Is this the most authentic pizza dough ever? No.
We're not going to pretend this is straight from Naples because there's a tradition and a lot of specific technique that goes into truly authentic pizza dough.
But it is a pizza dough that checks all the boxes. As in it's easy enough for a beginner baker, has a great flavor (especially if you do a long rise), is versatile enough to be used for pizza or calzones, and is even sturdy enough to go on the grill!
Here are some essential tips to make this recipe a success:
(about 100°F to 115°F)
or bread flour of 00 flour
plus more for coating the bowl
Combine The Yeast: Place the water and sugar in the bowl of a stand mixer fitted with a dough hook and sprinkle yeast on top. Let sit until mixture bubbles, about 5 minutes. (If mixture does not bubble, either the liquid was not at the correct temperature or the yeast is old.)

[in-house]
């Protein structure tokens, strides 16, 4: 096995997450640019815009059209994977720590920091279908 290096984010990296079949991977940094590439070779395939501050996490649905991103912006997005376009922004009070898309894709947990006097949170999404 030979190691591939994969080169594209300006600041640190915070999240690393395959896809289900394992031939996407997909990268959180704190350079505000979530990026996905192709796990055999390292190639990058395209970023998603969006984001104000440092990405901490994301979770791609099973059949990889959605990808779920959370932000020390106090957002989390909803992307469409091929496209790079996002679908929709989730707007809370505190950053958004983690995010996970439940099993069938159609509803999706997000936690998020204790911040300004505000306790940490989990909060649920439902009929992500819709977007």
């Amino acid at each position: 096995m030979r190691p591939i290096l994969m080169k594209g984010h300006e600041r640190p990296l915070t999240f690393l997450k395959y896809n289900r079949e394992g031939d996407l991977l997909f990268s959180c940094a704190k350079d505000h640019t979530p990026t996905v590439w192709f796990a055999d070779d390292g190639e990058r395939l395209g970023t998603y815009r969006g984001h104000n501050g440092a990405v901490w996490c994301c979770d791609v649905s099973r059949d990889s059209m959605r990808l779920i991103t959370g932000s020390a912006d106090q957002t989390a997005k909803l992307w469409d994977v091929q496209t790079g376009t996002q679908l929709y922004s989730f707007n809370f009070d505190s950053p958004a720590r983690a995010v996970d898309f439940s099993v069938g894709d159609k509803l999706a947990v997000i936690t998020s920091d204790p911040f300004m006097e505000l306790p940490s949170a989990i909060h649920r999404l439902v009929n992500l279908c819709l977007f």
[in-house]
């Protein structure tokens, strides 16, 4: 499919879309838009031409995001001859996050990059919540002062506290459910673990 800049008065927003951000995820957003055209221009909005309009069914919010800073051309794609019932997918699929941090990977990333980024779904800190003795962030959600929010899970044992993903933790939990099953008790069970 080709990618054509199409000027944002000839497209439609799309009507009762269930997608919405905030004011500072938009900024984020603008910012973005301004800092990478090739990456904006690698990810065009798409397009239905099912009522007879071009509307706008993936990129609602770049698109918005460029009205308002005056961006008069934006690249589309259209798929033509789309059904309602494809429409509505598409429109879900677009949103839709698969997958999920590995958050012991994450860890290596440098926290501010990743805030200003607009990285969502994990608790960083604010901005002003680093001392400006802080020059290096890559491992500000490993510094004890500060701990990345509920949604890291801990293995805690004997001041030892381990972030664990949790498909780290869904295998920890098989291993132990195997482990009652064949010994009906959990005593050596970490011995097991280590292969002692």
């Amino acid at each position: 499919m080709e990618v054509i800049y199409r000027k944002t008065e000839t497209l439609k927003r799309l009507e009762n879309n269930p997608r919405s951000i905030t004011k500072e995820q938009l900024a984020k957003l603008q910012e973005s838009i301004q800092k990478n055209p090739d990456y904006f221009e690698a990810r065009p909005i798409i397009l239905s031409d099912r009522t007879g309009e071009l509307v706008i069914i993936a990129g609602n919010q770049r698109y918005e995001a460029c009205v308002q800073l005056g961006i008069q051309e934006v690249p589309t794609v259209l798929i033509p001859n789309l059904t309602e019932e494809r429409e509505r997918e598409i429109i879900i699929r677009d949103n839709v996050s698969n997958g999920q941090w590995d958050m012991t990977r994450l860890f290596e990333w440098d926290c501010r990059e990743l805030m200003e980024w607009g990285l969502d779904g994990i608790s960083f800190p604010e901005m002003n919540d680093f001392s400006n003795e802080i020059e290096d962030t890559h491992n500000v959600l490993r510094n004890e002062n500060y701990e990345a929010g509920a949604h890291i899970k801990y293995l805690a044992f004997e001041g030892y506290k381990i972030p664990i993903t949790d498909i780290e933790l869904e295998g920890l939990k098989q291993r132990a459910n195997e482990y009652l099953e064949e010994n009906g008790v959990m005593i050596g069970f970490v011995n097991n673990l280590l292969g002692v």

Mix In The Flour: Meanwhile whisk the flour and salt in a large bowl to aerate and break up any lumps. When yeast is ready, add the flour oil and mix over lowest speed until dough just starts to come together and looks shredded or shaggy, about 2 minutes. Add the olive oil, increase speed to medium, and continue to mix until dough is elastic and smooth, and pulls away from the sides of the bowl easily, about 6 minutes.
Let The Dough Rise: Gather the dough into a ball, place in a large, oiled mixing bowl, and turn to coat. Cover with a clean, damp dish towel, and let rest in a warm place until it doubles in size (and the dough does not spring back on itself when poked), about 45 minutes.
Once the dough has risen, punch it down, then shape as desired then let it rest at least 5 to 15 minutes before baking.
To make this ahead of time, prepare the dough as instructed, then cover it and place it in the refrigerator. Pull it out up to one day later to bake it (making sure it comes to room temperature first).
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